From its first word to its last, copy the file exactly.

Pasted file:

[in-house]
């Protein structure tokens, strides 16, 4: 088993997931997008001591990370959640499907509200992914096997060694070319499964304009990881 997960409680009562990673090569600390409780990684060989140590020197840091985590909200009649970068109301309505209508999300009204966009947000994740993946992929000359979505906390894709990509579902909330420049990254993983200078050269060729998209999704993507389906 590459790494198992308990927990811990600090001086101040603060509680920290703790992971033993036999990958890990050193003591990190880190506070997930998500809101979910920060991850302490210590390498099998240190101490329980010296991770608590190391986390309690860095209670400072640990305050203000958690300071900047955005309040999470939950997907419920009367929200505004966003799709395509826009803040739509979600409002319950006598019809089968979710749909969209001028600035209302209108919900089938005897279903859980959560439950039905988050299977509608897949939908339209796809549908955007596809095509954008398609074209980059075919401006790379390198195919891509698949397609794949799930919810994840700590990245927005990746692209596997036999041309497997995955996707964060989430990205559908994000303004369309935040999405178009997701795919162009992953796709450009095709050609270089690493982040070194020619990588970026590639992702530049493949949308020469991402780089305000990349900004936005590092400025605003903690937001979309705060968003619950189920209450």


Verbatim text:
[in-house]
């Protein structure tokens, strides 16, 4: 088993997931997008001591990370959640499907509200992914096997060694070319499964304009990881 997960409680009562990673090569600390409780990684060989140590020197840091985590909200009649970068109301309505209508999300009204966009947000994740993946992929000359979505906390894709990509579902909330420049990254993983200078050269060729998209999704993507389906 590459790494198992308990927990811990600090001086101040603060509680920290703790992971033993036999990958890990050193003591990190880190506070997930998500809101979910920060991850302490210590390498099998240190101490329980010296991770608590190391986390309690860095209670400072640990305050203000958690300071900047955005309040999470939950997907419920009367929200505004966003799709395509826009803040739509979600409002319950006598019809089968979710749909969209001028600035209302209108919900089938005897279903859980959560439950039905988050299977509608897949939908339209796809549908955007596809095509954008398609074209980059075919401006790379390198195919891509698949397609794949799930919810994840700590990245927005990746692209596997036999041309497997995955996707964060989430990205559908994000303004369309935040999405178009997701795919162009992953796709450009095709050609270089690493982040070194020619990588970026590639992702530049493949949308020469991402780089305000990349900004936005590092400025605003903690937001979309705060968003619950189920209450």